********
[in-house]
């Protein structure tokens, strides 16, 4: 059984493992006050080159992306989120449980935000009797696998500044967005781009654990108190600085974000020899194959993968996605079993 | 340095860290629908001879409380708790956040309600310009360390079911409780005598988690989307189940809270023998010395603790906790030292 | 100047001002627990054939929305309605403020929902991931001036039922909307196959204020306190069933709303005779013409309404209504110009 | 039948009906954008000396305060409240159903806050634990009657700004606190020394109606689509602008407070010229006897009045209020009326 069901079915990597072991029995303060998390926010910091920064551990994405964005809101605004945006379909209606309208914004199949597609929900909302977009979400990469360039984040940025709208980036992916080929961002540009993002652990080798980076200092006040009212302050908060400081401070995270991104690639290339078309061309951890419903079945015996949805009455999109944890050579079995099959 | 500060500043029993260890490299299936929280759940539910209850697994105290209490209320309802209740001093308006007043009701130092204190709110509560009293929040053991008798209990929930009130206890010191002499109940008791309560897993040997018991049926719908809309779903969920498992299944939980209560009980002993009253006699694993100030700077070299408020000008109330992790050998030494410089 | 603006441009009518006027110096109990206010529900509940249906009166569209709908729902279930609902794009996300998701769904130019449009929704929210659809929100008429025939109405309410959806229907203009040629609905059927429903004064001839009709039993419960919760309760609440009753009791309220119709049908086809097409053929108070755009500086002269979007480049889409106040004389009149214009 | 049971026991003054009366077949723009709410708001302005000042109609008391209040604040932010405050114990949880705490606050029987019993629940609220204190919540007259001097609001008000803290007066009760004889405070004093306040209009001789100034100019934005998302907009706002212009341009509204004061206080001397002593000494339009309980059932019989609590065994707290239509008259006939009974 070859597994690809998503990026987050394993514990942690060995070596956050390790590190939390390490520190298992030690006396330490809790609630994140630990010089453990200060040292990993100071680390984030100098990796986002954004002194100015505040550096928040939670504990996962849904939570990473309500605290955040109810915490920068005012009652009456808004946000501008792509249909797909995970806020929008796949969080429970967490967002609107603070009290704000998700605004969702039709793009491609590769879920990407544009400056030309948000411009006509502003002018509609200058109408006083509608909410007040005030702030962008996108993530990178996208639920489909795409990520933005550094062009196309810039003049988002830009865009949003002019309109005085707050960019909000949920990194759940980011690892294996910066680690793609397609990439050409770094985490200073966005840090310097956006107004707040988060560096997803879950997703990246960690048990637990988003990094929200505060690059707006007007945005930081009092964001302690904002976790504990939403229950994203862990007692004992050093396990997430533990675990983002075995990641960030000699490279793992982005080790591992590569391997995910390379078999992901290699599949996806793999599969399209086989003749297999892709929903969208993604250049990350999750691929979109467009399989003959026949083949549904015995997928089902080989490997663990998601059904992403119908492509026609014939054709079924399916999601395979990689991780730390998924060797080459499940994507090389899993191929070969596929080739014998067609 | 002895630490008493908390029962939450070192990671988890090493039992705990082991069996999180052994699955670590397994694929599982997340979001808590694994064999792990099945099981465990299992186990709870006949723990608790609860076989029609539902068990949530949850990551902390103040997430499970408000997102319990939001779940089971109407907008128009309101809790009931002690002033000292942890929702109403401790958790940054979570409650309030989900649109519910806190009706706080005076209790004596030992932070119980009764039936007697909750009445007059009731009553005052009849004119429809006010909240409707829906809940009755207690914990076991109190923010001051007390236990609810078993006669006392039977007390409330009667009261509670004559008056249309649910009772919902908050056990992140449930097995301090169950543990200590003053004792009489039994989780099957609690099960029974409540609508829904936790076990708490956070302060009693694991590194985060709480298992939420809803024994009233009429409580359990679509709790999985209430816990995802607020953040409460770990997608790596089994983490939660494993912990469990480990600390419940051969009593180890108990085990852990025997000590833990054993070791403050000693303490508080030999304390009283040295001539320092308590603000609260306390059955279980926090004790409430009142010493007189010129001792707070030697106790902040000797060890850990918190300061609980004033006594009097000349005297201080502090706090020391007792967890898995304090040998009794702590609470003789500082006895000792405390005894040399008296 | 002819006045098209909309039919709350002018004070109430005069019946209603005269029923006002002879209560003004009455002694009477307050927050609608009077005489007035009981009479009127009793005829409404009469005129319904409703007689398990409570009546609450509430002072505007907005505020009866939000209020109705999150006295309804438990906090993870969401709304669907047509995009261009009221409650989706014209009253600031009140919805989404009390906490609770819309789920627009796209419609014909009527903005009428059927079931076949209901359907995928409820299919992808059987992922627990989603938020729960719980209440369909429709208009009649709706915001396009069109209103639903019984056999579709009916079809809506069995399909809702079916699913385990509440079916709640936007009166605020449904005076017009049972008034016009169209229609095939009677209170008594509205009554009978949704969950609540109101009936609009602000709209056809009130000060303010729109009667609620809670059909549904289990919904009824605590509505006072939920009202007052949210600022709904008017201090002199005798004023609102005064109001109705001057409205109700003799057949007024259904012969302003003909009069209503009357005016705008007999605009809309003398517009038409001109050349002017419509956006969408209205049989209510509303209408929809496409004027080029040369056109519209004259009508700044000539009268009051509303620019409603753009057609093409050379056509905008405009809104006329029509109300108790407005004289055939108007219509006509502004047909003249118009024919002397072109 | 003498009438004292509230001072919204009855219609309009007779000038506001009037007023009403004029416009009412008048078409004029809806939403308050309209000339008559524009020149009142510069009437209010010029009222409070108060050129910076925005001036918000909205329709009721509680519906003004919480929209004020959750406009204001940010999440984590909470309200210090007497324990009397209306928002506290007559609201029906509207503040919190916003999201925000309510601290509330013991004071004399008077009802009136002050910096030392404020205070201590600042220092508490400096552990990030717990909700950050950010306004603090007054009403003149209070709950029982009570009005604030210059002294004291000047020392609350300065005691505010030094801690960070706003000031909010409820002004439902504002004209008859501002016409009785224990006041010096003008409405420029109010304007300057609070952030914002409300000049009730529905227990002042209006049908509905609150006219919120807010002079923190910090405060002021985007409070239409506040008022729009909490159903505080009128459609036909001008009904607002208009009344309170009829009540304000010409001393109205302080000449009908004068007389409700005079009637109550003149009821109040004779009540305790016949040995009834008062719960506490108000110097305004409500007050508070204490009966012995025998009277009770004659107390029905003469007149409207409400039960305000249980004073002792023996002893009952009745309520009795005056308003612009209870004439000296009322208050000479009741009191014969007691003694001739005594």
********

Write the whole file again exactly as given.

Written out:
[in-house]
């Protein structure tokens, strides 16, 4: 059984493992006050080159992306989120449980935000009797696998500044967005781009654990108190600085974000020899194959993968996605079993 | 340095860290629908001879409380708790956040309600310009360390079911409780005598988690989307189940809270023998010395603790906790030292 | 100047001002627990054939929305309605403020929902991931001036039922909307196959204020306190069933709303005779013409309404209504110009 | 039948009906954008000396305060409240159903806050634990009657700004606190020394109606689509602008407070010229006897009045209020009326 069901079915990597072991029995303060998390926010910091920064551990994405964005809101605004945006379909209606309208914004199949597609929900909302977009979400990469360039984040940025709208980036992916080929961002540009993002652990080798980076200092006040009212302050908060400081401070995270991104690639290339078309061309951890419903079945015996949805009455999109944890050579079995099959 | 500060500043029993260890490299299936929280759940539910209850697994105290209490209320309802209740001093308006007043009701130092204190709110509560009293929040053991008798209990929930009130206890010191002499109940008791309560897993040997018991049926719908809309779903969920498992299944939980209560009980002993009253006699694993100030700077070299408020000008109330992790050998030494410089 | 603006441009009518006027110096109990206010529900509940249906009166569209709908729902279930609902794009996300998701769904130019449009929704929210659809929100008429025939109405309410959806229907203009040629609905059927429903004064001839009709039993419960919760309760609440009753009791309220119709049908086809097409053929108070755009500086002269979007480049889409106040004389009149214009 | 049971026991003054009366077949723009709410708001302005000042109609008391209040604040932010405050114990949880705490606050029987019993629940609220204190919540007259001097609001008000803290007066009760004889405070004093306040209009001789100034100019934005998302907009706002212009341009509204004061206080001397002593000494339009309980059932019989609590065994707290239509008259006939009974 070859597994690809998503990026987050394993514990942690060995070596956050390790590190939390390490520190298992030690006396330490809790609630994140630990010089453990200060040292990993100071680390984030100098990796986002954004002194100015505040550096928040939670504990996962849904939570990473309500605290955040109810915490920068005012009652009456808004946000501008792509249909797909995970806020929008796949969080429970967490967002609107603070009290704000998700605004969702039709793009491609590769879920990407544009400056030309948000411009006509502003002018509609200058109408006083509608909410007040005030702030962008996108993530990178996208639920489909795409990520933005550094062009196309810039003049988002830009865009949003002019309109005085707050960019909000949920990194759940980011690892294996910066680690793609397609990439050409770094985490200073966005840090310097956006107004707040988060560096997803879950997703990246960690048990637990988003990094929200505060690059707006007007945005930081009092964001302690904002976790504990939403229950994203862990007692004992050093396990997430533990675990983002075995990641960030000699490279793992982005080790591992590569391997995910390379078999992901290699599949996806793999599969399209086989003749297999892709929903969208993604250049990350999750691929979109467009399989003959026949083949549904015995997928089902080989490997663990998601059904992403119908492509026609014939054709079924399916999601395979990689991780730390998924060797080459499940994507090389899993191929070969596929080739014998067609 | 002895630490008493908390029962939450070192990671988890090493039992705990082991069996999180052994699955670590397994694929599982997340979001808590694994064999792990099945099981465990299992186990709870006949723990608790609860076989029609539902068990949530949850990551902390103040997430499970408000997102319990939001779940089971109407907008128009309101809790009931002690002033000292942890929702109403401790958790940054979570409650309030989900649109519910806190009706706080005076209790004596030992932070119980009764039936007697909750009445007059009731009553005052009849004119429809006010909240409707829906809940009755207690914990076991109190923010001051007390236990609810078993006669006392039977007390409330009667009261509670004559008056249309649910009772919902908050056990992140449930097995301090169950543990200590003053004792009489039994989780099957609690099960029974409540609508829904936790076990708490956070302060009693694991590194985060709480298992939420809803024994009233009429409580359990679509709790999985209430816990995802607020953040409460770990997608790596089994983490939660494993912990469990480990600390419940051969009593180890108990085990852990025997000590833990054993070791403050000693303490508080030999304390009283040295001539320092308590603000609260306390059955279980926090004790409430009142010493007189010129001792707070030697106790902040000797060890850990918190300061609980004033006594009097000349005297201080502090706090020391007792967890898995304090040998009794702590609470003789500082006895000792405390005894040399008296 | 002819006045098209909309039919709350002018004070109430005069019946209603005269029923006002002879209560003004009455002694009477307050927050609608009077005489007035009981009479009127009793005829409404009469005129319904409703007689398990409570009546609450509430002072505007907005505020009866939000209020109705999150006295309804438990906090993870969401709304669907047509995009261009009221409650989706014209009253600031009140919805989404009390906490609770819309789920627009796209419609014909009527903005009428059927079931076949209901359907995928409820299919992808059987992922627990989603938020729960719980209440369909429709208009009649709706915001396009069109209103639903019984056999579709009916079809809506069995399909809702079916699913385990509440079916709640936007009166605020449904005076017009049972008034016009169209229609095939009677209170008594509205009554009978949704969950609540109101009936609009602000709209056809009130000060303010729109009667609620809670059909549904289990919904009824605590509505006072939920009202007052949210600022709904008017201090002199005798004023609102005064109001109705001057409205109700003799057949007024259904012969302003003909009069209503009357005016705008007999605009809309003398517009038409001109050349002017419509956006969408209205049989209510509303209408929809496409004027080029040369056109519209004259009508700044000539009268009051509303620019409603753009057609093409050379056509905008405009809104006329029509109300108790407005004289055939108007219509006509502004047909003249118009024919002397072109 | 003498009438004292509230001072919204009855219609309009007779000038506001009037007023009403004029416009009412008048078409004029809806939403308050309209000339008559524009020149009142510069009437209010010029009222409070108060050129910076925005001036918000909205329709009721509680519906003004919480929209004020959750406009204001940010999440984590909470309200210090007497324990009397209306928002506290007559609201029906509207503040919190916003999201925000309510601290509330013991004071004399008077009802009136002050910096030392404020205070201590600042220092508490400096552990990030717990909700950050950010306004603090007054009403003149209070709950029982009570009005604030210059002294004291000047020392609350300065005691505010030094801690960070706003000031909010409820002004439902504002004209008859501002016409009785224990006041010096003008409405420029109010304007300057609070952030914002409300000049009730529905227990002042209006049908509905609150006219919120807010002079923190910090405060002021985007409070239409506040008022729009909490159903505080009128459609036909001008009904607002208009009344309170009829009540304000010409001393109205302080000449009908004068007389409700005079009637109550003149009821109040004779009540305790016949040995009834008062719960506490108000110097305004409500007050508070204490009966012995025998009277009770004659107390029905003469007149409207409400039960305000249980004073002792023996002893009952009745309520009795005056308003612009209870004439000296009322208050000479009741009191014969007691003694001739005594």